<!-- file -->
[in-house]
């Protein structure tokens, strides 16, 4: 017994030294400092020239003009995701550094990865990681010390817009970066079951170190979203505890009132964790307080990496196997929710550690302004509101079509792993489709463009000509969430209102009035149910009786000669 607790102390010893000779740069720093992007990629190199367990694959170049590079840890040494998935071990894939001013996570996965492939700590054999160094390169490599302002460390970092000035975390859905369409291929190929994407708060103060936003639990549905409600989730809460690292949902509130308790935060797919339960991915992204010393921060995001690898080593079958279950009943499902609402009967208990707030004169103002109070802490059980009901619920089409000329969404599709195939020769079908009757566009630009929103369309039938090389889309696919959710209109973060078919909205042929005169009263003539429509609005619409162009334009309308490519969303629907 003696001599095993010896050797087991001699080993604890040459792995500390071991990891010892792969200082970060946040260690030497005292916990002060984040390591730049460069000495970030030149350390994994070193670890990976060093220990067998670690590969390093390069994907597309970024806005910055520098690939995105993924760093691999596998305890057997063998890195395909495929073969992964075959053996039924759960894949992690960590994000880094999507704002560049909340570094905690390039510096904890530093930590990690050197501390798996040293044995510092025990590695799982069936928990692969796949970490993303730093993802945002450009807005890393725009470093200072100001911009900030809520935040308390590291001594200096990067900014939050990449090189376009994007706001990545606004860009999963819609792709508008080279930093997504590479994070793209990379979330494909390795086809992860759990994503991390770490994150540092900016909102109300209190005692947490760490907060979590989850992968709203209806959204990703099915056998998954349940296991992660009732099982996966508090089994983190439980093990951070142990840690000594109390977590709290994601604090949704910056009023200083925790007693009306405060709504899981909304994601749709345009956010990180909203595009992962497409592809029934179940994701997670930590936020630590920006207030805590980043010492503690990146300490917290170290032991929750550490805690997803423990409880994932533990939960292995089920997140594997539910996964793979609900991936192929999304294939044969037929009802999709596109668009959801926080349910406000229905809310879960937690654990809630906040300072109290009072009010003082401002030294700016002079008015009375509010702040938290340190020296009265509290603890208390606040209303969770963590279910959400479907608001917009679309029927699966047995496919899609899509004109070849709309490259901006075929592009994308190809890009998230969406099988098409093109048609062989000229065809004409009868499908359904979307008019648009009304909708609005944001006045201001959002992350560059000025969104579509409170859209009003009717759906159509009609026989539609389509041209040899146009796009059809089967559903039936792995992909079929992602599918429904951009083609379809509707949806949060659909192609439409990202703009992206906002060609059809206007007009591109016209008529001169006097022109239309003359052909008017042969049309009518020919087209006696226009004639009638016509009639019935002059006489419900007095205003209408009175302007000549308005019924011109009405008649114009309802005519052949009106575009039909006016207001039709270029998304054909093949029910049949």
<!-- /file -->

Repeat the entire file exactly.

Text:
[in-house]
């Protein structure tokens, strides 16, 4: 017994030294400092020239003009995701550094990865990681010390817009970066079951170190979203505890009132964790307080990496196997929710550690302004509101079509792993489709463009000509969430209102009035149910009786000669 607790102390010893000779740069720093992007990629190199367990694959170049590079840890040494998935071990894939001013996570996965492939700590054999160094390169490599302002460390970092000035975390859905369409291929190929994407708060103060936003639990549905409600989730809460690292949902509130308790935060797919339960991915992204010393921060995001690898080593079958279950009943499902609402009967208990707030004169103002109070802490059980009901619920089409000329969404599709195939020769079908009757566009630009929103369309039938090389889309696919959710209109973060078919909205042929005169009263003539429509609005619409162009334009309308490519969303629907 003696001599095993010896050797087991001699080993604890040459792995500390071991990891010892792969200082970060946040260690030497005292916990002060984040390591730049460069000495970030030149350390994994070193670890990976060093220990067998670690590969390093390069994907597309970024806005910055520098690939995105993924760093691999596998305890057997063998890195395909495929073969992964075959053996039924759960894949992690960590994000880094999507704002560049909340570094905690390039510096904890530093930590990690050197501390798996040293044995510092025990590695799982069936928990692969796949970490993303730093993802945002450009807005890393725009470093200072100001911009900030809520935040308390590291001594200096990067900014939050990449090189376009994007706001990545606004860009999963819609792709508008080279930093997504590479994070793209990379979330494909390795086809992860759990994503991390770490994150540092900016909102109300209190005692947490760490907060979590989850992968709203209806959204990703099915056998998954349940296991992660009732099982996966508090089994983190439980093990951070142990840690000594109390977590709290994601604090949704910056009023200083925790007693009306405060709504899981909304994601749709345009956010990180909203595009992962497409592809029934179940994701997670930590936020630590920006207030805590980043010492503690990146300490917290170290032991929750550490805690997803423990409880994932533990939960292995089920997140594997539910996964793979609900991936192929999304294939044969037929009802999709596109668009959801926080349910406000229905809310879960937690654990809630906040300072109290009072009010003082401002030294700016002079008015009375509010702040938290340190020296009265509290603890208390606040209303969770963590279910959400479907608001917009679309029927699966047995496919899609899509004109070849709309490259901006075929592009994308190809890009998230969406099988098409093109048609062989000229065809004409009868499908359904979307008019648009009304909708609005944001006045201001959002992350560059000025969104579509409170859209009003009717759906159509009609026989539609389509041209040899146009796009059809089967559903039936792995992909079929992602599918429904951009083609379809509707949806949060659909192609439409990202703009992206906002060609059809206007007009591109016209008529001169006097022109239309003359052909008017042969049309009518020919087209006696226009004639009638016509009639019935002059006489419900007095205003209408009175302007000549308005019924011109009405008649114009309802005519052949009106575009039909006016207001039709270029998304054909093949029910049949």